Well, I wondered who was sick, dead, or dying because in our family a telegram usually meant bad news. I went into the orderly room & got it & it was from [my brother-in-law] Harry [Harlan]. He said to come up [to Washington D.C.] the 28th or 29th because he was on leave until the first [of January]. He would lend me all necessary funds or wire me transportation. Well, of course it didn’t take me long to decide to go as long as he would lend me the money. Otherwise I was going to wait until payday & then go up. I showed the telegram to the First Sergeant & he said I could get the pass so I wired to Harry to wire me a ticket to Charleston. Well, I washed me out a shirt & had it pressed & borrowed a grip from one of the fellows & put my junk in it & was ready to go.

I had to wait until 5:20 to go to Charleston & then take the 7:00 thru from there to Washington. In the afternoon I got two wires from Harry saying that he had wired a ticket & had wired money to the Western Union of Charleston so I was all fixed. After I had paid my fare from Nitro to Charleston, I had just two dollars left – pretty risky for a 400 mile trip, but I got the money all O.K. at Charleston & got started. The train was late however & ran slow all the way.

Harry [Harlan] met me & took me out to Chevy Chase where they live. This house is a dream & the two little boys are something to be proud of. I wish you could see them. [My sister] Gussie & I took a walk yesterday afternoon & I tell you, a person will have to look quite awhile to find a prettier & cleaner city than Washington & nicer homes. Last night I was invited to a belated Xmas dinner at one of Harry’s & Gussie’s best friends & had a nice time. Today, Harry & I went downtown & saw lots of the sights of the city. Many of the more interesting places are closed because of the war. We had a fine ride in a big auto thru Rock Creek Park this afternoon. It is very beautiful now & in summer it must be grand. If you can visit Washington, don’t fail to see it. As I have a ten day pass I will see Charlie & [your sister] Bertha, & I want to go down to Mount Vernon & around as much as I can. I was lucky in getting as long a pass as I did, I think. The telegram helped. It sure is nice to be in a home once more & not have to worry about reveille & retreat, etc.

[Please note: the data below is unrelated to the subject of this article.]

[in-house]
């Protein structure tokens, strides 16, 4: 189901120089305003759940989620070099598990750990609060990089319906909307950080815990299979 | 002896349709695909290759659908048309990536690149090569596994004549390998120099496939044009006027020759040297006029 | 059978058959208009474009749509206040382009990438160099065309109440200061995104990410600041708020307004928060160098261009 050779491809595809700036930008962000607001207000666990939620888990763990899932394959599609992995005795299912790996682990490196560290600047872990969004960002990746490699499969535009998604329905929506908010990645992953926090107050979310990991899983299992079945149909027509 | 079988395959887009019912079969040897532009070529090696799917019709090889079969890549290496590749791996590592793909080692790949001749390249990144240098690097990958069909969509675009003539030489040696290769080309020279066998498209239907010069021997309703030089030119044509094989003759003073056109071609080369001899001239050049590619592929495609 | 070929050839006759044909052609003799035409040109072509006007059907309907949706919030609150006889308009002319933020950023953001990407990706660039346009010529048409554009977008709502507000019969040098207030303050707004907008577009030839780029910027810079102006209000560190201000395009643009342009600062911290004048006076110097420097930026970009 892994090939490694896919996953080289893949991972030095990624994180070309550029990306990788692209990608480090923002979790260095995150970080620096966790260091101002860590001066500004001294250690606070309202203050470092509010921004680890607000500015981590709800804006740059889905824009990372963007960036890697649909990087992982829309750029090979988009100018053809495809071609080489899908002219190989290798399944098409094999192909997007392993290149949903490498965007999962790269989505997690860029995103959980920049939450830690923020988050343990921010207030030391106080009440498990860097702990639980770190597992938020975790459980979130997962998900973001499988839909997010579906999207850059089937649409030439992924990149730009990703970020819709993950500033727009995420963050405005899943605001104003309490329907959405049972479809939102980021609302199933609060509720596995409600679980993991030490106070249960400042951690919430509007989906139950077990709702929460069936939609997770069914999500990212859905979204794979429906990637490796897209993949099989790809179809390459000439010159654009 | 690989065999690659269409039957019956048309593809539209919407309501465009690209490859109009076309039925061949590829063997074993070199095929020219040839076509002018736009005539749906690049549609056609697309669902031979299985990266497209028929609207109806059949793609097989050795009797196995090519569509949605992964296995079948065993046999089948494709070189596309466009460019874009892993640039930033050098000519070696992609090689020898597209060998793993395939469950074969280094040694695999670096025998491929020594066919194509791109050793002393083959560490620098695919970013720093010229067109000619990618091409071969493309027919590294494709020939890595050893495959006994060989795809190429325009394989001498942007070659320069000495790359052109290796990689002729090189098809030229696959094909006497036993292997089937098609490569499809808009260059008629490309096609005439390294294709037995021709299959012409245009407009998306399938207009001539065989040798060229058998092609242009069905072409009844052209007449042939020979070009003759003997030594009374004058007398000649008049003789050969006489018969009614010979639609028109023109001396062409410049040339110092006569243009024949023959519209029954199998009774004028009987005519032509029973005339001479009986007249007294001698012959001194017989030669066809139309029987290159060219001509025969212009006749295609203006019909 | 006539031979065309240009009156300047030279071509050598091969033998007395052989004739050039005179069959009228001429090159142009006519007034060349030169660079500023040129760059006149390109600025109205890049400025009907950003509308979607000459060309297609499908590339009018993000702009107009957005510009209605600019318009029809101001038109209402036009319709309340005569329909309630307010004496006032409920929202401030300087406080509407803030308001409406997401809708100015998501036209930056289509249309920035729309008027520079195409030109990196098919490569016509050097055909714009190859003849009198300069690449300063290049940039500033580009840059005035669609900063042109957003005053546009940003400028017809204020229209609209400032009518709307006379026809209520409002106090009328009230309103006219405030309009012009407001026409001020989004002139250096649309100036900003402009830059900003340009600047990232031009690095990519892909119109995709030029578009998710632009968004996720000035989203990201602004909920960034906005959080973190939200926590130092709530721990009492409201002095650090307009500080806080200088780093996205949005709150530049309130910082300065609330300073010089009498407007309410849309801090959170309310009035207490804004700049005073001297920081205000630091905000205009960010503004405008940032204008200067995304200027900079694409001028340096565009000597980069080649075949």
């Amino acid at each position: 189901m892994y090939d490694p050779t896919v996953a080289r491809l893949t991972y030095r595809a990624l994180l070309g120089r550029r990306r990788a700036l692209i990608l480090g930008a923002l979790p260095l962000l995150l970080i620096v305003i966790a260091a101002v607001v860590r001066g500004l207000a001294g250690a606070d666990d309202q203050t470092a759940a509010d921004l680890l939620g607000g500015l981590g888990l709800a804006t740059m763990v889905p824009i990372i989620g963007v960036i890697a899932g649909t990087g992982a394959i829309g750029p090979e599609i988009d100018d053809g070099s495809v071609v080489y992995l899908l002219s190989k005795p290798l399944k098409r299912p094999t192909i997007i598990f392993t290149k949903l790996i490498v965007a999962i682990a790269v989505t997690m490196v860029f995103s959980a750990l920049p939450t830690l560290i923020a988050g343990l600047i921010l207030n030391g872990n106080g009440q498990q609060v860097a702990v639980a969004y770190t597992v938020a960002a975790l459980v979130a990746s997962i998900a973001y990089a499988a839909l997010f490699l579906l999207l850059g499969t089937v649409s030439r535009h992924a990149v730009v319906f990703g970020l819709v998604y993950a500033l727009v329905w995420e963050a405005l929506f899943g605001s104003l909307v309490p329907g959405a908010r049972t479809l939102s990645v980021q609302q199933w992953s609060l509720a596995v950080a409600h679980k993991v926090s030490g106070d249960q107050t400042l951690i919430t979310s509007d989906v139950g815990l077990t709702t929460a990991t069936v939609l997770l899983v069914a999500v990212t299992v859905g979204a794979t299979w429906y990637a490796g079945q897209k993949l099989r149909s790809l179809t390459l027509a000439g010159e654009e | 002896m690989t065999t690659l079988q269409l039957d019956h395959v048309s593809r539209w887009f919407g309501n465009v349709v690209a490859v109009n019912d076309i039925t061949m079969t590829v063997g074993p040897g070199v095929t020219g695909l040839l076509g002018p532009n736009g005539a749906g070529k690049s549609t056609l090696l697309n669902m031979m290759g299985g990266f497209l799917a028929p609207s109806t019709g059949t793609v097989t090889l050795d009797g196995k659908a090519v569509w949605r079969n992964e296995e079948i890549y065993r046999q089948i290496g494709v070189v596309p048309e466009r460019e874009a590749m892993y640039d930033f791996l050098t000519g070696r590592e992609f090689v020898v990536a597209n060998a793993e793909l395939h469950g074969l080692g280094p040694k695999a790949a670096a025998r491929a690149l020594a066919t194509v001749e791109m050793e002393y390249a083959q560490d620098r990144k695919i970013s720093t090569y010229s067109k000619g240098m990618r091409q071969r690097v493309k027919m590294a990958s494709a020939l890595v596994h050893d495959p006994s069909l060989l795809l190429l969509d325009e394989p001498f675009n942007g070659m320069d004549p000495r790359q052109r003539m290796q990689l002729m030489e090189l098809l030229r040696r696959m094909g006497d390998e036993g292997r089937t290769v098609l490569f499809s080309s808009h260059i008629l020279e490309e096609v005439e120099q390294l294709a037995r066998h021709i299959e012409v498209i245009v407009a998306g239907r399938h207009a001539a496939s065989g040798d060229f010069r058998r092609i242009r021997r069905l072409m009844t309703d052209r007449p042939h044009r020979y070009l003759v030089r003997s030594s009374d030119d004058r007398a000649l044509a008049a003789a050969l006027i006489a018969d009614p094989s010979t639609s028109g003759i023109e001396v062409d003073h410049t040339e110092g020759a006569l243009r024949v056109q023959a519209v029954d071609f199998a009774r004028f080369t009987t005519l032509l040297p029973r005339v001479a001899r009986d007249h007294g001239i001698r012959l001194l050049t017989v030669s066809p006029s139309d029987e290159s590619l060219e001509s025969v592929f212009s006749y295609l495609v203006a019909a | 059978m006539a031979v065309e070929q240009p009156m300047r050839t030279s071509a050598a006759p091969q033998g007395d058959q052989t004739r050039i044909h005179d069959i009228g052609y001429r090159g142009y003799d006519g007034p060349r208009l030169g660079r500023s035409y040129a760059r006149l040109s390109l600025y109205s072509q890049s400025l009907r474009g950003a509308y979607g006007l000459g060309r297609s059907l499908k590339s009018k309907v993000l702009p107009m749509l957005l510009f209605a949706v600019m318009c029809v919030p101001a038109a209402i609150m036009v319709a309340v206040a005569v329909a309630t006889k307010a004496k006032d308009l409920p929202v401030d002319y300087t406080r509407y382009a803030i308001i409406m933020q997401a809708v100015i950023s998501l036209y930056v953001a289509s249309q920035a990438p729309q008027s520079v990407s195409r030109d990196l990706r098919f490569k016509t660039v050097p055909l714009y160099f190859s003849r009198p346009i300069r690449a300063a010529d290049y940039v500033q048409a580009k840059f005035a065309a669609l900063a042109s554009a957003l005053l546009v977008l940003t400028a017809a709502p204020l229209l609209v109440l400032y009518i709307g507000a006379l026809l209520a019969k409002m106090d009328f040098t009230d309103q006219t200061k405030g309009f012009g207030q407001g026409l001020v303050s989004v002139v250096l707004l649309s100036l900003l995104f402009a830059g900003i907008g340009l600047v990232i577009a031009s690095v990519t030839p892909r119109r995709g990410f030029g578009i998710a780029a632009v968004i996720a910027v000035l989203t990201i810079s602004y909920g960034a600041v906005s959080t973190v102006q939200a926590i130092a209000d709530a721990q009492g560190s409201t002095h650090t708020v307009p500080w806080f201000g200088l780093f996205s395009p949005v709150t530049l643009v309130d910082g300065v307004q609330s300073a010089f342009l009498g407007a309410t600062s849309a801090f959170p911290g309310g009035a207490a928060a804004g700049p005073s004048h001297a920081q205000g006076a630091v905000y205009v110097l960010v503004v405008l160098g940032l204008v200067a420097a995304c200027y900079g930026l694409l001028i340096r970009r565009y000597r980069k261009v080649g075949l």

Harry Harlan in 1924

Dear, I am getting awfully anxious to hear from you. It has been over two weeks now & I won’t get any mail until I get back [to Nitro] either. I hope you are well & that your work is progressing as you want it to. I received a letter from mother the day I left Nitro & she said that it snowed & drifted badly so I expect that you had a lonely Xmas also. I am sorry & would like to put my arms around you and, and – you know.

Well dear, send me lots of love next time you write because I haven’t had any for some time you know. Good night & a great big, sweet, soft, long kiss. -- Ward

  • A “grip” was another name for suitcase.
  • Bill (born 1914) and Jack (born 1917) Harlan were the children of Gussie Griffing and Harry Harlan.
  • In his book, Looking Back at my Life, Bill Harlan said his parents best friends in Washington D. C. were Mr. & Mrs. Wilbur Ward Bill. Mr. Bill was quite a colorful character and would have been a delightful dinner host.

A promotional photograph by Oldsmobile. Rock Creek Park in 1920.

1 comment:

  1. Imagine all these arrangements for Ward to visit Washington, DC. Wiring back and forth must have taken hours. I only assume that the Western Union office was next to the railroad depot so that when he received the wire it was only a few steps to the ticket counter.